The overconfidence effect is a well-established bias in which a person's subjective confidence in his or her judgements is reliably greater than the objective accuracy of those judgements, especially when confidence is relatively high. Overconfidence is one example of a miscalibration of subjective probabilities. Throughout the research literature, overconfidence has been defined in three distinct ways: (1) overestimation of one's actual performance; (2) overplacement of one's performance relative to others; and (3) overprecision in expressing unwarranted certainty in the accuracy of one's beliefs.
The most common way in which overconfidence has been studied is by asking people how confident they are of specific beliefs they hold or answers they provide. The data show that confidence systematically exceeds accuracy, implying people are more sure that they are correct than they deserve to be. If human confidence had perfect calibration, judgments with 100% confidence would be correct 100% of the time, 90% confidence correct 90% of the time, and so on for the other levels of confidence. By contrast, the key finding is that confidence exceeds accuracy so long as the subject is answering hard questions about an unfamiliar topic. For example, in a spelling task, subjects were correct about 80% of the time, whereas they claimed to be 100% certain. Put another way, the error rate was 20% when subjects expected it to be 0%. In a series where subjects made true-or-false responses to general knowledge statements, they were overconfident at all levels. When they were 100% certain of their answer to a question, they were wrong 20% of the time.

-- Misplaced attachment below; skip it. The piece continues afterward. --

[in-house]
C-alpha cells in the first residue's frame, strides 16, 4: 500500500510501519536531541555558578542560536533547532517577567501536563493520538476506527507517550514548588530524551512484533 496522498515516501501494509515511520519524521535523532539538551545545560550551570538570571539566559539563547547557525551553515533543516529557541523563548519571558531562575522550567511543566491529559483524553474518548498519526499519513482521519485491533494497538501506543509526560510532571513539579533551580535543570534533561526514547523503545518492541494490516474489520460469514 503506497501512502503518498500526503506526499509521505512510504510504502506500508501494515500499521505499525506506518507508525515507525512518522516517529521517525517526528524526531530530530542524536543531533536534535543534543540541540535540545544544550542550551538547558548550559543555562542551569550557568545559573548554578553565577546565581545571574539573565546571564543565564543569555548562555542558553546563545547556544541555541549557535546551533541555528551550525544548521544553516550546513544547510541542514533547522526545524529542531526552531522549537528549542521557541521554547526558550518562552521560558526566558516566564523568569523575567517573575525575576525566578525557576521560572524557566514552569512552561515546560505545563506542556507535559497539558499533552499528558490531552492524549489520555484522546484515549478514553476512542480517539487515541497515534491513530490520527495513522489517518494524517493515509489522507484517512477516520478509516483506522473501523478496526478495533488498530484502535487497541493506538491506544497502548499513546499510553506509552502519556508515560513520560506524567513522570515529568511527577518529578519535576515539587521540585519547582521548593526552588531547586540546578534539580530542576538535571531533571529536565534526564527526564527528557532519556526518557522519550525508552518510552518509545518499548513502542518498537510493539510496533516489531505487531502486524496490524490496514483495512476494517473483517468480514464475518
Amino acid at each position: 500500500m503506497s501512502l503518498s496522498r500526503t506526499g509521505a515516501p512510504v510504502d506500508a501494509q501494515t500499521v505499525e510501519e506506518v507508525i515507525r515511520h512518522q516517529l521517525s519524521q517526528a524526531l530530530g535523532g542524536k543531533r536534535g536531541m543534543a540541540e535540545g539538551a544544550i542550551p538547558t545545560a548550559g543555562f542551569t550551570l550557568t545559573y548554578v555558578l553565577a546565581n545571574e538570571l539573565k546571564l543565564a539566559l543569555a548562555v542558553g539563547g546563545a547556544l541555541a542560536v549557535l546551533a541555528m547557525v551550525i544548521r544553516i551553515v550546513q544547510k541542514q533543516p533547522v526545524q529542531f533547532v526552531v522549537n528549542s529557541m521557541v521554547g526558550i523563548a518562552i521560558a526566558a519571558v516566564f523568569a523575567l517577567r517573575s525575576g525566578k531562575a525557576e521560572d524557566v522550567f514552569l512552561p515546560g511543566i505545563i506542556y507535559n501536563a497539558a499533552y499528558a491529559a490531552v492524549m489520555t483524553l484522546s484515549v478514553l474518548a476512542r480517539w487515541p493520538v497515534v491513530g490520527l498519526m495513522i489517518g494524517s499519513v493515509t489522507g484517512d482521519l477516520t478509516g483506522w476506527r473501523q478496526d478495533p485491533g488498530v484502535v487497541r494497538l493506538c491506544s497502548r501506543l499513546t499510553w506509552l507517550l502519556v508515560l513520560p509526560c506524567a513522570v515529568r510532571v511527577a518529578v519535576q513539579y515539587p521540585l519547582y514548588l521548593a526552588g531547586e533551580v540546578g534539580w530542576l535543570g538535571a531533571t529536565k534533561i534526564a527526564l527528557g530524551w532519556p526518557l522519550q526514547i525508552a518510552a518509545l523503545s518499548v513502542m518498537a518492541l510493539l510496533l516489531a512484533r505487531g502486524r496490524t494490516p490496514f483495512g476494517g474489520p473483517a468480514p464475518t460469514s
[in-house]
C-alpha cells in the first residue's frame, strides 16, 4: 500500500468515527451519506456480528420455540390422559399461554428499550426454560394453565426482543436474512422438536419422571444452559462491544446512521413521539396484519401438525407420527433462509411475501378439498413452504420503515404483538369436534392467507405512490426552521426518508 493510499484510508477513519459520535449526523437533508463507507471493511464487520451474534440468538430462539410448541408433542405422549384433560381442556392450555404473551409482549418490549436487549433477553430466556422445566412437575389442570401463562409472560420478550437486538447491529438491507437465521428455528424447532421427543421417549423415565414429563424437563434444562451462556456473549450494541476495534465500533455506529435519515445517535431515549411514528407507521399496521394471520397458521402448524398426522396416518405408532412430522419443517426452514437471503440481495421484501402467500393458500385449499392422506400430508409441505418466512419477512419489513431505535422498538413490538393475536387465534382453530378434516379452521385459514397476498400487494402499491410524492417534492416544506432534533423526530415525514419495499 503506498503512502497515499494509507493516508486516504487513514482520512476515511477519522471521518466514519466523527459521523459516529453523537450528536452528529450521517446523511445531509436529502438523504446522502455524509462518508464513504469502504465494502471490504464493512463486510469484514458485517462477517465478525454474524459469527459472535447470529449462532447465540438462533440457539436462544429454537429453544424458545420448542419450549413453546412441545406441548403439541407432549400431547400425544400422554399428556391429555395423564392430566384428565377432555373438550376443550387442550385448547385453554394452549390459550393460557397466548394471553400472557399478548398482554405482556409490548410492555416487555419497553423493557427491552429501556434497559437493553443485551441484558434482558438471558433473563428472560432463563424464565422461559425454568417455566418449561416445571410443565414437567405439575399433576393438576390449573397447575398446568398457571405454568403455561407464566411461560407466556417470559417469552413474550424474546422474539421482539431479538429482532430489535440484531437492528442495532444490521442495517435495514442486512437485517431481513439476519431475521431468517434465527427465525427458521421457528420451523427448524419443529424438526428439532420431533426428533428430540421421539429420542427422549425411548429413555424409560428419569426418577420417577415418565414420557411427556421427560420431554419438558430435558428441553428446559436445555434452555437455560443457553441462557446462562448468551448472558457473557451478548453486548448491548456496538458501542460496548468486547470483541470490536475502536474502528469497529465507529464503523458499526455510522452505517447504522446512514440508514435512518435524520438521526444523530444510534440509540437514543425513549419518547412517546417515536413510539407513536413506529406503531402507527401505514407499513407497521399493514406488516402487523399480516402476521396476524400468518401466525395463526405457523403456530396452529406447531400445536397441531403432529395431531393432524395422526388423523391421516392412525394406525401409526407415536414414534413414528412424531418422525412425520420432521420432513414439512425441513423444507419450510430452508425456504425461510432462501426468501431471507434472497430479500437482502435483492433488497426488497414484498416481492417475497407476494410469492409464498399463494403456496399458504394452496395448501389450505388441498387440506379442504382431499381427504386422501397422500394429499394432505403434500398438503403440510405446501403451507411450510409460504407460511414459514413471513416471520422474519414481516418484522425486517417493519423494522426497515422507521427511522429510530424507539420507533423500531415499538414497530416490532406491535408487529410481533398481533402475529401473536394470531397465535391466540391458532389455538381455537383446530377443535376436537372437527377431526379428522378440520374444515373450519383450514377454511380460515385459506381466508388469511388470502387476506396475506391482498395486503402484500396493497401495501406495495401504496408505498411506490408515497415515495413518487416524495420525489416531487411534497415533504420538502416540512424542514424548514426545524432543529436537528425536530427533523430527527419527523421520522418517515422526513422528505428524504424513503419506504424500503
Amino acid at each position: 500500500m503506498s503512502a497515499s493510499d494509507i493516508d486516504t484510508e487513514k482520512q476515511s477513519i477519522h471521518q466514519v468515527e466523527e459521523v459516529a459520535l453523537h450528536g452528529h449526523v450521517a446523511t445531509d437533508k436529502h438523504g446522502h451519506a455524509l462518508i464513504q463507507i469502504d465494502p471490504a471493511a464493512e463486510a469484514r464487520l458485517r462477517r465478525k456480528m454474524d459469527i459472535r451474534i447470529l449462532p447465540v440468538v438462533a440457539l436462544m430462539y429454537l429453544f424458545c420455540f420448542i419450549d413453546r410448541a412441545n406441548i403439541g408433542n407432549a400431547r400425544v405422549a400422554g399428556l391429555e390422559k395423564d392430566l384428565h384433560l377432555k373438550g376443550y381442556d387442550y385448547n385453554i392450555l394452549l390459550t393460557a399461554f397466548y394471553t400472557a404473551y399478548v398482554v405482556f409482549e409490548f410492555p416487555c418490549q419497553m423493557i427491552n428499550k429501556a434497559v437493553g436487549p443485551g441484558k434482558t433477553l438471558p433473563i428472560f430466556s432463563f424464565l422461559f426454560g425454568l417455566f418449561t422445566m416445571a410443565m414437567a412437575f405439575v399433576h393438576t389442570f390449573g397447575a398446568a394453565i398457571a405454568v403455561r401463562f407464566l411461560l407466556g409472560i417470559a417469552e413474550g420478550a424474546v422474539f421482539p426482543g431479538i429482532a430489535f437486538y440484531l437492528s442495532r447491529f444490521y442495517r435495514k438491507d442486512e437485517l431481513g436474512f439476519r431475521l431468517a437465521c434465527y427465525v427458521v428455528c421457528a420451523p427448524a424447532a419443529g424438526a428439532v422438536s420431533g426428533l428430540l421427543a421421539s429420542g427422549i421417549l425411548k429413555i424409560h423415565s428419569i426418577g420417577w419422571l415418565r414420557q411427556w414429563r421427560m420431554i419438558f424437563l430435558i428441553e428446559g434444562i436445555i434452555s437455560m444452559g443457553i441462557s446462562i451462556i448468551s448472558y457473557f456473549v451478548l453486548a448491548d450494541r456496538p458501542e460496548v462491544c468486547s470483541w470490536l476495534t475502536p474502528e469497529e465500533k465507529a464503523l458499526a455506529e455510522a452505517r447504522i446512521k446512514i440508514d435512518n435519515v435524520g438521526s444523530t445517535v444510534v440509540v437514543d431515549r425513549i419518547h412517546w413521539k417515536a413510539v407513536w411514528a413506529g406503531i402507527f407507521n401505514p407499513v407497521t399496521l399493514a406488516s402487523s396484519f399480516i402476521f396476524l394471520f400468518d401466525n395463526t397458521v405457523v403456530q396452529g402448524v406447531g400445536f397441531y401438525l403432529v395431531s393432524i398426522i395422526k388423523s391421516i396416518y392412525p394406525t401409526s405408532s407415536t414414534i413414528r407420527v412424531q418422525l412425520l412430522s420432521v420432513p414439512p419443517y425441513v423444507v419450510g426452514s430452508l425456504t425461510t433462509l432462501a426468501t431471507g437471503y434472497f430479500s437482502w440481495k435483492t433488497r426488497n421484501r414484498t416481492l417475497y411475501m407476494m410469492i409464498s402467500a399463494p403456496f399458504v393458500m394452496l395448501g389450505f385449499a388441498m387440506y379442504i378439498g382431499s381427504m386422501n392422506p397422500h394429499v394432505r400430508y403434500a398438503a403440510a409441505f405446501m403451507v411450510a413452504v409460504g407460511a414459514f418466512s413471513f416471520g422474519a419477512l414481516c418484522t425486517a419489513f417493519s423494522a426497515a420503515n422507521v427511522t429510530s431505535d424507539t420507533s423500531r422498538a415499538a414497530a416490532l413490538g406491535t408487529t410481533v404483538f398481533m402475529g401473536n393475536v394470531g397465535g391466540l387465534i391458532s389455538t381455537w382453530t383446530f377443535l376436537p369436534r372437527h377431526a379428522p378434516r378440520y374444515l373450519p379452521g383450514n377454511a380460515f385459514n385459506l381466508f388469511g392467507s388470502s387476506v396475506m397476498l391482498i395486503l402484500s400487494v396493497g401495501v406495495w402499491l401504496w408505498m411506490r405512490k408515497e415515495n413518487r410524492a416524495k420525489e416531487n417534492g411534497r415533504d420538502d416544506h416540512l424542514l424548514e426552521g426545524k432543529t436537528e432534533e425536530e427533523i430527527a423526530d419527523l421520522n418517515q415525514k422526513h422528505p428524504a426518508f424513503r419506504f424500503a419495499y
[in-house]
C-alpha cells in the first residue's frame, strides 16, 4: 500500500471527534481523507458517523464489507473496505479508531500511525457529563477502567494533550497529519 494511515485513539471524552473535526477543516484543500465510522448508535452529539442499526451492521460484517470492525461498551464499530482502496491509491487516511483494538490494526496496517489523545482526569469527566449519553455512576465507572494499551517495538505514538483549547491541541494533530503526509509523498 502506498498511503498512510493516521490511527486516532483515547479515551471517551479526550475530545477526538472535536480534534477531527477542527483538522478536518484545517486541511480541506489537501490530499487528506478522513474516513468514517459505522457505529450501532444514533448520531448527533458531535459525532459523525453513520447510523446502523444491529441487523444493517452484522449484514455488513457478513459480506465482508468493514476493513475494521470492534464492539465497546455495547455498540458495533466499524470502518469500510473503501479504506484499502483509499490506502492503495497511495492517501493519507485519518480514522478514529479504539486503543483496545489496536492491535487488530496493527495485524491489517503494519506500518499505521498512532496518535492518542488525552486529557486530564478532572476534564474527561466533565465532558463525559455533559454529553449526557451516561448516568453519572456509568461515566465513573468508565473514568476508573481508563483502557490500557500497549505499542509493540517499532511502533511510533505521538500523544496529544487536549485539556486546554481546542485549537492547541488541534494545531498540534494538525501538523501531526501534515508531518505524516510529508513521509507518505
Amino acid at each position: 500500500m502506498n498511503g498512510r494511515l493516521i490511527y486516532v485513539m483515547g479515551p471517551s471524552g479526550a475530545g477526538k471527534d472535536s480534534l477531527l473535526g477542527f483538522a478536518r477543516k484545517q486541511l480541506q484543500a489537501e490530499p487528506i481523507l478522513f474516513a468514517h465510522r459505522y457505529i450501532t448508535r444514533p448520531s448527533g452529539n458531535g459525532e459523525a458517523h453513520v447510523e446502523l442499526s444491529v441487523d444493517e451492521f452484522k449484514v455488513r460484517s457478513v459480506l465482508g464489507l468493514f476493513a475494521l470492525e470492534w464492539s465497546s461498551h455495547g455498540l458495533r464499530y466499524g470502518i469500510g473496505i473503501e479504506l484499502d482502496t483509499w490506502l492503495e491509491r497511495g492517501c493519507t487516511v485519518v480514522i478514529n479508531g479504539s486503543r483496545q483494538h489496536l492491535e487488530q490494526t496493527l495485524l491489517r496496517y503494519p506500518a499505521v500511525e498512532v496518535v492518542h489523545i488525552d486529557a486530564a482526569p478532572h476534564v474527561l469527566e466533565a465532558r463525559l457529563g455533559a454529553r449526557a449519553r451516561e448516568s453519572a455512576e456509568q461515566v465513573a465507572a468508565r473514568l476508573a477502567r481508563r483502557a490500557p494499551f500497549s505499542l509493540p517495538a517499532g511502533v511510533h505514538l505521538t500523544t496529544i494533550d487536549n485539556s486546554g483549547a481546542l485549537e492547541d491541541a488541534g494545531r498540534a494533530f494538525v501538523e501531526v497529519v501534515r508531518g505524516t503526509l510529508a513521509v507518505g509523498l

One manifestation of the overconfidence effect is the tendency to overestimate one's standing on a dimension of judgment or performance. This subsection of overconfidence focuses on the certainty one feels in their own ability, performance, level of control, or chance of success. This phenomenon is most likely to occur on hard tasks, hard items, when failure is likely or when the individual making the estimate is not especially skilled. Overestimation has been seen to occur across domains other than those pertaining to one's own performance. This includes the illusion of control, planning fallacy.
Illusion of control describes the tendency for people to behave as if they might have some control when in fact they have none. However, evidence does not support the notion that people systematically overestimate how much control they have; when they have a great deal of control, people tend to underestimate how much control they have.